I used the fact that I’d already trekked alone backcountry in deep winter as a building block for the Lewis & Clark traverse. I soloed Wyoming’s Washakie Wilderness in February 2007 and so possessed experience that I could leverage to cross the Rockies.
“I can carry food for a month, but the trip might take two. Seven weeks, for sure. I’m going to need a drop or something. A single reprovisioning of food and I can make it all the way across.”
They weren’t far-fetched rationalizations or delusions, but serious answers arrived at by considering the facts. I had experience in the high country in winter and understood wilderness navigation. I could carry enough food. It may have been years since my last edgy adventure, but I was still a mountaineer. My plan was a good one; there was risk, but I was ready.
It’s like that with any adventure… whatever the motif. In the mountains, in the office; start with the goal and work your way back. Anticipate the obstacles and plan, train, solve for them. Each time you fit another piece of the puzzle, it builds momentum and confidence until all that’s left is action.
On the last day of September 2013, my cousin dropped me at a trailhead outside Hamilton, Montana and I began a 7-week trek across the Rockies alone. I hiked through the Selway-Bitterroot Wilderness, climbed Wendover Ridge to the Lolo Trail, and followed Lewis & Clark’s path across the mountains.
Can you imagine?
To be honest, it required a of fitness, a variety of obscure skills, and a high tolerance for risk. I travelled alone through the wilderness on trails that were hard to find. There was no maintenance on Lolo; it disappeared for miles on many occasions. Advanced navigation and pathfinding were a requirement for the crossing.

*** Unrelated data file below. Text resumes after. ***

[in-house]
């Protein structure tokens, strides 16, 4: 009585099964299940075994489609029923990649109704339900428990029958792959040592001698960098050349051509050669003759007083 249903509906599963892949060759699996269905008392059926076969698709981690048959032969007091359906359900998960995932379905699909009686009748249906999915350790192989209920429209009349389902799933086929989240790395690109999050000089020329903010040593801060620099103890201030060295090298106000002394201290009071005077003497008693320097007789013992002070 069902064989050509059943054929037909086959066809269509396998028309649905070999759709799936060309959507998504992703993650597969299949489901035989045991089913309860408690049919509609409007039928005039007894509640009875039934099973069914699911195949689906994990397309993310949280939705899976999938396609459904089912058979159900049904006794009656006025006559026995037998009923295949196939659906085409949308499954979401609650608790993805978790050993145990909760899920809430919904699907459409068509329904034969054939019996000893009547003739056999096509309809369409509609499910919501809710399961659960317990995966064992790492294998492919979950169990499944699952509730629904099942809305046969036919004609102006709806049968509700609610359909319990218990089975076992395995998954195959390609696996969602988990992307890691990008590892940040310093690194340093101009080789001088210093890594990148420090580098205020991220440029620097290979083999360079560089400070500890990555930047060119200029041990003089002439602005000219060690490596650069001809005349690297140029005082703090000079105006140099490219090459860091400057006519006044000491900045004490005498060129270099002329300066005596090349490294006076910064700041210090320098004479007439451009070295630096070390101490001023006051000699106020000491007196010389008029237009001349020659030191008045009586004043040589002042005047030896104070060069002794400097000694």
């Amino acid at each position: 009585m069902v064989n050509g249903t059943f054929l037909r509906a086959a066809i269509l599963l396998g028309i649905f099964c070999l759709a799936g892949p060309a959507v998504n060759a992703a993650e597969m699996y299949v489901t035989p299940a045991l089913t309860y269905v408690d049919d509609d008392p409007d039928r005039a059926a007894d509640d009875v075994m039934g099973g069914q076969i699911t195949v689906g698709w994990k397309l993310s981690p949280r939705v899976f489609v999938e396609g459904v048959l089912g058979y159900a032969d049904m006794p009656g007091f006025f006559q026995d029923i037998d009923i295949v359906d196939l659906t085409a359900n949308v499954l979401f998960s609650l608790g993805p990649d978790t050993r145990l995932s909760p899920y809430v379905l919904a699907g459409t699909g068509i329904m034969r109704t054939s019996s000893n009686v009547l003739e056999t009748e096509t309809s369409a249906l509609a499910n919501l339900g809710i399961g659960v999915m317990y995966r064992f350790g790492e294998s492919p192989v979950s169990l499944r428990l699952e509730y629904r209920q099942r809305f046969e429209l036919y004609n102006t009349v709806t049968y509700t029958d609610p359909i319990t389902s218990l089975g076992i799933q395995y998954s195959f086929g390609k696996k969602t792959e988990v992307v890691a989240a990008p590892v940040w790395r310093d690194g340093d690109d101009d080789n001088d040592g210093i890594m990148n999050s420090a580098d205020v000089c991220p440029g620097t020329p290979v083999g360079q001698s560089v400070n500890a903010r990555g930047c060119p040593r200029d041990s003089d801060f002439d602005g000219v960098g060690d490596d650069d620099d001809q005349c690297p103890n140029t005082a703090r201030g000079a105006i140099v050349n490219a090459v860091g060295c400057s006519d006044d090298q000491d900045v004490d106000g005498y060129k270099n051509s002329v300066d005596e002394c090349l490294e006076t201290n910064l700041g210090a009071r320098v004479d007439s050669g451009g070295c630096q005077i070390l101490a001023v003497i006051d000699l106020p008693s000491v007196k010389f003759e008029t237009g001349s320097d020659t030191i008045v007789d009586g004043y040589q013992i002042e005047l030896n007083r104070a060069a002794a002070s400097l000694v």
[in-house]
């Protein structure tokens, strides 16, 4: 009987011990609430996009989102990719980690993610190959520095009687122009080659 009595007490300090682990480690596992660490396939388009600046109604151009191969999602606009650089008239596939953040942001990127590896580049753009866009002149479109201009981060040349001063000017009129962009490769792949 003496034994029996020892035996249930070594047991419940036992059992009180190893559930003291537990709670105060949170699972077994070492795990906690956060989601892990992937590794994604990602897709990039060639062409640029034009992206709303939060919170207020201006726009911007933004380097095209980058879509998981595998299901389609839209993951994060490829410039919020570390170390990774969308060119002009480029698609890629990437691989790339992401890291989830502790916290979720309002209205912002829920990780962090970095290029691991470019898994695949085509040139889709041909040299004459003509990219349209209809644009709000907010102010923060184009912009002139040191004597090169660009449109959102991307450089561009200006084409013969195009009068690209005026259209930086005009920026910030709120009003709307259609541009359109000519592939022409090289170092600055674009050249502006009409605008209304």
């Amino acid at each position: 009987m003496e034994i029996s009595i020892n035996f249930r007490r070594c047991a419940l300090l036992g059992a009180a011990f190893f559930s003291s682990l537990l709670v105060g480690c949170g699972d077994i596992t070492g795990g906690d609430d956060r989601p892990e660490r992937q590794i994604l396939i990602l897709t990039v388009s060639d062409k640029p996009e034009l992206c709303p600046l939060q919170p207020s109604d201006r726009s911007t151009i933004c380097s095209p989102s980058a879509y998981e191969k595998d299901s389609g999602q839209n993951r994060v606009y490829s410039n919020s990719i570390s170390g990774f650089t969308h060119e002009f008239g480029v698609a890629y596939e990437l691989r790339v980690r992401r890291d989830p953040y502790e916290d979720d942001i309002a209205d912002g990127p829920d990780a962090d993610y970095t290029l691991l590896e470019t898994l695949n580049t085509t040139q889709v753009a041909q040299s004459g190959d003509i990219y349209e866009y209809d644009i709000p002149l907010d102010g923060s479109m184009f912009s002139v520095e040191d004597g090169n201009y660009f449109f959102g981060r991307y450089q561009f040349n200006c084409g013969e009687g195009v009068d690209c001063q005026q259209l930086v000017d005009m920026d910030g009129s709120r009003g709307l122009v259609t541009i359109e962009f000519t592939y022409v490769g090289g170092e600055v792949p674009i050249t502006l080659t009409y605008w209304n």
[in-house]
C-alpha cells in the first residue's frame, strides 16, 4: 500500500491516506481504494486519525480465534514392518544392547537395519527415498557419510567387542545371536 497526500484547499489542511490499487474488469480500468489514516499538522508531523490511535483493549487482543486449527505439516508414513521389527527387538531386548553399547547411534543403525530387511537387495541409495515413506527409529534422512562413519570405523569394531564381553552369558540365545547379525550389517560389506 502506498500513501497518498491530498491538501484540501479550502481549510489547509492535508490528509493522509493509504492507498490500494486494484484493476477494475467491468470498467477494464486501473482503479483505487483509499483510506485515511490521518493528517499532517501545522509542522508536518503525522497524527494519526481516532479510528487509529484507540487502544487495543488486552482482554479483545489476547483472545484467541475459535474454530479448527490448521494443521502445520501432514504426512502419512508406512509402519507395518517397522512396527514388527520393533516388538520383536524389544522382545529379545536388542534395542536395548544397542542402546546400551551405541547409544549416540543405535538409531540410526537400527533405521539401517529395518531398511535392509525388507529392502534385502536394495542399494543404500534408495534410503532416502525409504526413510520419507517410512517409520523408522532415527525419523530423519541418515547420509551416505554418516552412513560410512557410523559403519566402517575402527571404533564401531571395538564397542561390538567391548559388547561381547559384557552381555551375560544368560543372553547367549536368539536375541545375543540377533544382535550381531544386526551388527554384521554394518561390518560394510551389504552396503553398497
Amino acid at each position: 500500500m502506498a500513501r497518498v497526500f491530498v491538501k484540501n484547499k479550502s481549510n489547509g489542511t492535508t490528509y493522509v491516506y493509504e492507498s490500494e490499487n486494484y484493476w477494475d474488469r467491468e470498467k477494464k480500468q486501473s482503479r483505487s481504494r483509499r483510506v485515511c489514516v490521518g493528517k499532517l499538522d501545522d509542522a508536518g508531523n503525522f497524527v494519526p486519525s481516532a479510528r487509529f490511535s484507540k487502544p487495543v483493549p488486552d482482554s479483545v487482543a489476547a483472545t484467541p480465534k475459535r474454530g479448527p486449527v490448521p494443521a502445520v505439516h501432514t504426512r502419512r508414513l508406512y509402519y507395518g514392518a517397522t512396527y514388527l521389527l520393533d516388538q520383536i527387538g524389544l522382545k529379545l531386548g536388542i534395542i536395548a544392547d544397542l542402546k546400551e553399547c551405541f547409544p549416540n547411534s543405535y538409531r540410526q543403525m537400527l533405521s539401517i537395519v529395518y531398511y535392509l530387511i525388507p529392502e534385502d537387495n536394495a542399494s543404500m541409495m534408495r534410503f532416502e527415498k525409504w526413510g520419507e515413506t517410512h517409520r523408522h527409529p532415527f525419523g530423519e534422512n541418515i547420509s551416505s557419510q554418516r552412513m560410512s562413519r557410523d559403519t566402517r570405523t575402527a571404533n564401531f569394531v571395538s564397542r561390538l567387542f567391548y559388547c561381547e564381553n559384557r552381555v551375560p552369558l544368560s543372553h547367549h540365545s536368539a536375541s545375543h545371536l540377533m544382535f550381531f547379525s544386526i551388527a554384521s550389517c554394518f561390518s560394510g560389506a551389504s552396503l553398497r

The first couple weeks were spent tuning up in the wild. My body acclimated to the weight of the backpack and the work. It didn’t take long to get used to being alone. Deeper into October and closer to my rendezvous with the Lewis & Clark trail; it was perfect autumn weather, so I travelled many miles.
November on the Lolo Trail presented greater challenges. Progress slowed when big weather came in… I was breaking trail in knee-deep snow, then sheltered by a trapper in the most unlikely place. A week later, I got down out of the deep stuff but the trail disappeared in a primal forest.
My location was a dot on a GPS screen with no recognizable landmarks for miles. Just forests and mountains covered with snow, but I was able to work my way out. Seven weeks in a tent in the Idaho backcountry but, by Thanksgiving, I was back in Salmon cleaning gear and making final journal entries. It was a great start on a new chapter in my life.
I am an amateur adventurer. No sponsors, no corporate funding, no money from friends or family; I’ve financed all my own adventures. My little expedition set no records and garnered no interest (except when I published the journal “Lost on Purpose”). No one was waiting for me at the end. I had to hitchhike to the nearest lodge. It was a personal adventure… I did it for me.
People need adventure in their lives to give the day-to-day struggle more meaning, to create a purpose greater than going to work and paying bills. It’s easy to forget – and it almost happened to me – that we must make time for adventure or run the risk of living without it.
Imagine something cool to do,
then work your way back to adventure.